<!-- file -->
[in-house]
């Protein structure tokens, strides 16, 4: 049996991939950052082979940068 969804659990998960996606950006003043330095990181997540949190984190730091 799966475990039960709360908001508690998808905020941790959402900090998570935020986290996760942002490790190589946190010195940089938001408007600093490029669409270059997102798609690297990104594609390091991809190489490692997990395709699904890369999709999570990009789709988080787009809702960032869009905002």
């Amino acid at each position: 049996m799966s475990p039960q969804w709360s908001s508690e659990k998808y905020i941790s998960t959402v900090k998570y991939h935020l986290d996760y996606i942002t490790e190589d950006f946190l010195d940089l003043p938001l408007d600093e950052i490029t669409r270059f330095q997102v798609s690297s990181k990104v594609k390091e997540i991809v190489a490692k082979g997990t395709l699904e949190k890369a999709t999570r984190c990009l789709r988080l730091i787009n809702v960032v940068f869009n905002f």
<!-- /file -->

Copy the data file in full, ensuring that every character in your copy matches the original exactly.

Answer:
[in-house]
């Protein structure tokens, strides 16, 4: 049996991939950052082979940068 969804659990998960996606950006003043330095990181997540949190984190730091 799966475990039960709360908001508690998808905020941790959402900090998570935020986290996760942002490790190589946190010195940089938001408007600093490029669409270059997102798609690297990104594609390091991809190489490692997990395709699904890369999709999570990009789709988080787009809702960032869009905002």
């Amino acid at each position: 049996m799966s475990p039960q969804w709360s908001s508690e659990k998808y905020i941790s998960t959402v900090k998570y991939h935020l986290d996760y996606i942002t490790e190589d950006f946190l010195d940089l003043p938001l408007d600093e950052i490029t669409r270059f330095q997102v798609s690297s990181k990104v594609k390091e997540i991809v190489a490692k082979g997990t395709l699904e949190k890369a999709t999570r984190c990009l789709r988080l730091i787009n809702v960032v940068f869009n905002f």